evolution

Not Exactly Rocket Science

Tag archives for evolution

Sixty-five million years ago, life on Earth was sorely tested. One or more catastrophic events including a massive asteroid strike and increased volcanic activity, created wildfires on a global scale and dust clouds that cut the planet’s surface off from the sun’s vital light. The majority of animal species went extinct including, most famously, the…

Walking on two legs, or bipedalism, immediately sets us apart form other apes. It frees our arms for using tools and weapons and is a key part of our evolutionary success. Scientists have put forward a few theories to explain how our upright gait evolved, but the ‘savannah theory‘ is by far the most prolific.…

What happens when you find a feathered dinosaur that really isn’t meant to have feathers? That’s the question set by a spectacular new fossil that adds a confusing dimension to the origin of feathers. The concept of dinosaurs with feathers is no longer surprising. Birds certainly have them and they are now considered to be…

Earlier this year, I wrote about how the human obsession with size is reshaping the bodies of other species at an incredible pace. Unlike natural predators that cull the sick, weak and unfit, human fishermen prize the biggest catches and throw the smallest ones back in. As a result, fish and other species harvested by…

This is the fifth of eight posts on evolutionary research to celebrate Darwin’s bicentennial. Life can sometimes be a futile contest. Throughout the natural world, pairs of species are locked in an evolutionary arms race where both competitors must continuously evolve new adaptations just to avoid ceding ground. Any advantage is temporary as every adaptive…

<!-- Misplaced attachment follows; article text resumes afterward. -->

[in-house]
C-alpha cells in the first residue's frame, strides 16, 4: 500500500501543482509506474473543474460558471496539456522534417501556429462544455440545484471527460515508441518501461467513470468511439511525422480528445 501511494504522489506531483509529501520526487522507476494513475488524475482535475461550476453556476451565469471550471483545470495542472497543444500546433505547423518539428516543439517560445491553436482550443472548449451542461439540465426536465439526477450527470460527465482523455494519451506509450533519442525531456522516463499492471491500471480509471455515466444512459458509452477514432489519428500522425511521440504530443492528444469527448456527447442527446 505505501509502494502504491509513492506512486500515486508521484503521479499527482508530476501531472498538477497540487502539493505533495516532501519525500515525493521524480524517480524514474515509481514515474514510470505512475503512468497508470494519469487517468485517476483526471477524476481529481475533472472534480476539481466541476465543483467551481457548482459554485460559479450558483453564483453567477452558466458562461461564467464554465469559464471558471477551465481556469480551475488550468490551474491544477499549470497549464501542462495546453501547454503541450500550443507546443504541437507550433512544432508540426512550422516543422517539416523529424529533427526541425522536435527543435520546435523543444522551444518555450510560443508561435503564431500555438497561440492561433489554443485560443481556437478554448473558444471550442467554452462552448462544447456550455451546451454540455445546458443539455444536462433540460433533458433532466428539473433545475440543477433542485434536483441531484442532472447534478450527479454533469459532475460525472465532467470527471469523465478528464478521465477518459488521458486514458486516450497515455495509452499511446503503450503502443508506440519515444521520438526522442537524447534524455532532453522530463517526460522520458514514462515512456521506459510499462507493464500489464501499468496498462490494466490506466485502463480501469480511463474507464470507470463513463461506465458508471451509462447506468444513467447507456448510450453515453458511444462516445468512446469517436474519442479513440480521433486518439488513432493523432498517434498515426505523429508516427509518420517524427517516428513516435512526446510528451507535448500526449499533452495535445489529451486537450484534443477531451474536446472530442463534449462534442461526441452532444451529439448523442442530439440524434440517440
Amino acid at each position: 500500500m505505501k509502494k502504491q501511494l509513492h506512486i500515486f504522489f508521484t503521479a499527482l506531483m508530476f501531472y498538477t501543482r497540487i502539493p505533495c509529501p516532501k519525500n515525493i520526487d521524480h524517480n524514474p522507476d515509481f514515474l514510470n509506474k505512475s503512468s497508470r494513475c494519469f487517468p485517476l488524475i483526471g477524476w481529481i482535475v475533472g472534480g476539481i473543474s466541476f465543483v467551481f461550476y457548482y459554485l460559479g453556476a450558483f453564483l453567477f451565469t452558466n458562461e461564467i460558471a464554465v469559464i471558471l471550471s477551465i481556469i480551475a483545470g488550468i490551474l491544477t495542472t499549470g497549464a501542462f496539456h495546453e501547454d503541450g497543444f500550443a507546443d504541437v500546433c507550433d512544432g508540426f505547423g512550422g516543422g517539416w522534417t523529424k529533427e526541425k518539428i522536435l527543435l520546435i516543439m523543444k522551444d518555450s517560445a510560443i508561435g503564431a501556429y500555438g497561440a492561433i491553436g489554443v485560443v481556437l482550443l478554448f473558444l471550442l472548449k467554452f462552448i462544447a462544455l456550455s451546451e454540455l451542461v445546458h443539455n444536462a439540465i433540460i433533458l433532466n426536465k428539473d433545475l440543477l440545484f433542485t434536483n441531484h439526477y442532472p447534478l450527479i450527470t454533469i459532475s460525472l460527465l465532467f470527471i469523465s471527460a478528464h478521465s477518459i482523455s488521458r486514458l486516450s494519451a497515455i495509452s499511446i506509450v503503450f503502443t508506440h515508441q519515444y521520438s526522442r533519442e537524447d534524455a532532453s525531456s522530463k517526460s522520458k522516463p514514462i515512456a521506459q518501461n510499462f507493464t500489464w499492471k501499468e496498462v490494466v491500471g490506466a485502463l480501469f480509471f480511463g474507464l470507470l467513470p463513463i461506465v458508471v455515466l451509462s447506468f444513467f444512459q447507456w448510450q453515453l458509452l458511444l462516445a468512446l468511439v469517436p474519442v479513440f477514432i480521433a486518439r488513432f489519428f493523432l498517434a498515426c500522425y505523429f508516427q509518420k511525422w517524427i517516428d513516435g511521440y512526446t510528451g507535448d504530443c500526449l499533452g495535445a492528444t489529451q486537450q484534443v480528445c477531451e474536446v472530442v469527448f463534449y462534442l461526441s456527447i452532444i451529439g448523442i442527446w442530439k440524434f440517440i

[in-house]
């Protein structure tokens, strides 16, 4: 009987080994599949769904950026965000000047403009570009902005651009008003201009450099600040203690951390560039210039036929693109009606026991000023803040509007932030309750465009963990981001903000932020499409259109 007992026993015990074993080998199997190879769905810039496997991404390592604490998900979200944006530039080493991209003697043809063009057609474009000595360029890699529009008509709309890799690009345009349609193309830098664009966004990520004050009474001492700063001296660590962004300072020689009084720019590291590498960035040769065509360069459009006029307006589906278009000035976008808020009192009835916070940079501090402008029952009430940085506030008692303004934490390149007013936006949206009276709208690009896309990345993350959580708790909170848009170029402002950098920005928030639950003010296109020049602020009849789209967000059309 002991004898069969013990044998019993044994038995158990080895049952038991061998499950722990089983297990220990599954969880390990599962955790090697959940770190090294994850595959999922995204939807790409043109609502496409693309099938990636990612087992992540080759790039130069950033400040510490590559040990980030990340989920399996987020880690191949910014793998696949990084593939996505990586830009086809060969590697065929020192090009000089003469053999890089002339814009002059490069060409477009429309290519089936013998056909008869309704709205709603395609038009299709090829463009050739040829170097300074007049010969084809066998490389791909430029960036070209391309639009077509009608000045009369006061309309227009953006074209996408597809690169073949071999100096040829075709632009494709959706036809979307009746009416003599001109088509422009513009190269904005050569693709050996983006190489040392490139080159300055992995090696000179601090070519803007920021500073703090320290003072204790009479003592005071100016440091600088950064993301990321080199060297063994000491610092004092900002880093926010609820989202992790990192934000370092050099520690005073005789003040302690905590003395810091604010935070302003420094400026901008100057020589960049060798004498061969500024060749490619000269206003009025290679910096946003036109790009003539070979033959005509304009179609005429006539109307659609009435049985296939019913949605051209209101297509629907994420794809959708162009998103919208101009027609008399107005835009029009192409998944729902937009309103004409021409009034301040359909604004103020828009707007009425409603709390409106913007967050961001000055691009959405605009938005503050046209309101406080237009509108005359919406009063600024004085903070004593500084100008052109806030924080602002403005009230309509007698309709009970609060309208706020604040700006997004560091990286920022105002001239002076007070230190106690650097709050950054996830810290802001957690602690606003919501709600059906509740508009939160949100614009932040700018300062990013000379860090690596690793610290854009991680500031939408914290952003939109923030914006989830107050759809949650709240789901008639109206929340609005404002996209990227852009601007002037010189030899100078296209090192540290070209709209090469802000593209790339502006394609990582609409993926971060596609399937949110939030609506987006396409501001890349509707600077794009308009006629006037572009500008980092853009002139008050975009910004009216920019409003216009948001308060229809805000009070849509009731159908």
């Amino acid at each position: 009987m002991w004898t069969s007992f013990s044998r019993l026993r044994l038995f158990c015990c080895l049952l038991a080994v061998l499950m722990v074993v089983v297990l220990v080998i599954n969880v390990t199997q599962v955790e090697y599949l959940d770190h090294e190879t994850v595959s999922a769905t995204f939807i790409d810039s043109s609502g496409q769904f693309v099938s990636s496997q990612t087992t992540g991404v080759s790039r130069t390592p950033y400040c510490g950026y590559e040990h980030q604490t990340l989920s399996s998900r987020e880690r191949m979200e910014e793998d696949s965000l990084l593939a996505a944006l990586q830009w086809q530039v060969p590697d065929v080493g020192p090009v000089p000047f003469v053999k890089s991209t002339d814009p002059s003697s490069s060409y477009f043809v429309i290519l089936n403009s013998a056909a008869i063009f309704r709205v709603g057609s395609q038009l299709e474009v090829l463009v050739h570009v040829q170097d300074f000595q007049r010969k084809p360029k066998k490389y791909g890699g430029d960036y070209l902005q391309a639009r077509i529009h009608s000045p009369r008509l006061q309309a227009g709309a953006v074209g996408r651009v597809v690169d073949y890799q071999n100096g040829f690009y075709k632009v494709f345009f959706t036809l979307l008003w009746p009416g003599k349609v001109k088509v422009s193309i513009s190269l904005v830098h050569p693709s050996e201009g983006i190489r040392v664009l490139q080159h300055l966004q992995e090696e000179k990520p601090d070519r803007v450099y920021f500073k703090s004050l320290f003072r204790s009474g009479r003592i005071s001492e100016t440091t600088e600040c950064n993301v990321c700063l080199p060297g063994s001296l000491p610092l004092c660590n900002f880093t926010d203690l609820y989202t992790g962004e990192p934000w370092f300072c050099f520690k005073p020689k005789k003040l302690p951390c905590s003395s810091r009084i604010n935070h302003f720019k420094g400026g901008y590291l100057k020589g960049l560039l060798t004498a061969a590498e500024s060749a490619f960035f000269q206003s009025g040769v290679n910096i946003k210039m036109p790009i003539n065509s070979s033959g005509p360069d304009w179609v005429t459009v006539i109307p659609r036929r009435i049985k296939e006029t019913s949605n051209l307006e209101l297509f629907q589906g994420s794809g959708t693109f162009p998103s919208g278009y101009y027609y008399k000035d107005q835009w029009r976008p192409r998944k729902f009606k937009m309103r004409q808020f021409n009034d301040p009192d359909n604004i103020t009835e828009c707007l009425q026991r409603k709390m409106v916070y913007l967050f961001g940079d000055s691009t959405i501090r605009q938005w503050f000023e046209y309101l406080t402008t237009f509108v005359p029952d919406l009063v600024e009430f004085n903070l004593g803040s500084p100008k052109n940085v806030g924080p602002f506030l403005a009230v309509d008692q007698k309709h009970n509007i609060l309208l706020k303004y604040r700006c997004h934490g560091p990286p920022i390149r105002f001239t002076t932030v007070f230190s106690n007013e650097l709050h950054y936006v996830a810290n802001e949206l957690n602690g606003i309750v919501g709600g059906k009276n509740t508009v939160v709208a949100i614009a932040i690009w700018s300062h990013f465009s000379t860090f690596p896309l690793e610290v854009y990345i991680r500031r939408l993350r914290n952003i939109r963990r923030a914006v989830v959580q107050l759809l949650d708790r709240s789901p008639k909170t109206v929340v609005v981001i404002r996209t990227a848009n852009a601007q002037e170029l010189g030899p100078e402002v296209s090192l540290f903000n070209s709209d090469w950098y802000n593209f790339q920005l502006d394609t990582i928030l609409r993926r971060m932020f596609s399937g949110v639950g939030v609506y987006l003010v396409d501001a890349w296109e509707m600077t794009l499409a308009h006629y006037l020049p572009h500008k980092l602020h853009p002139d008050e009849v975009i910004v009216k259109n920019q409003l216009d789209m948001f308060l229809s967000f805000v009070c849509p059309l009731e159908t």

This is the fourth of eight posts on evolutionary research to celebrate Darwin’s bicentennial. Charles Darwin was a visionary in more ways than one. In 1862, Darwin was studying a Malagasy orchid called Angraecum sesquipedale, whose nectar stores lie inaccessibly at the bottom of a 30cm long spur (tube). Darwin predicted that the flower was…

This is the third of eight posts on evolutionary research to celebrate Darwin’s bicentennial. In our world, there is (roughly) one man for every woman. Despite various social differences, our gender ratio remains steadfastly equal, so much so that we tend to take it for granted. Elsewhere in the nature, things are not quite so…

Nine years ago, a team of fossil-hunters led by Philip Gingerich from the University of Michigan uncovered something amazing – the petrified remains of an ancient whale, but one unlike any that had been found before. Within the creature’s abdomen lay a collection of similar but much smaller bones. They were the fossilised remains of…

As a species, our unflinching obsession with size is just as apparent in our dealings with other animals as it is in our personal lives. Fishermen prize the biggest catches and they’re are obliged to throw the smallest specimens back in. Hunters also value the biggest kills; they provide the most food and make the…

How life became big in two giant steps

Since the first living things appeared on the planet, the biggest among them have become increasingly bigger. Over 3.6 billion years of evolution, life’s maximum size has shot up by 16 orders of magnitude – about 10 quadrillion times – from single cells to the massive sequoias of today (below right). And no matter what…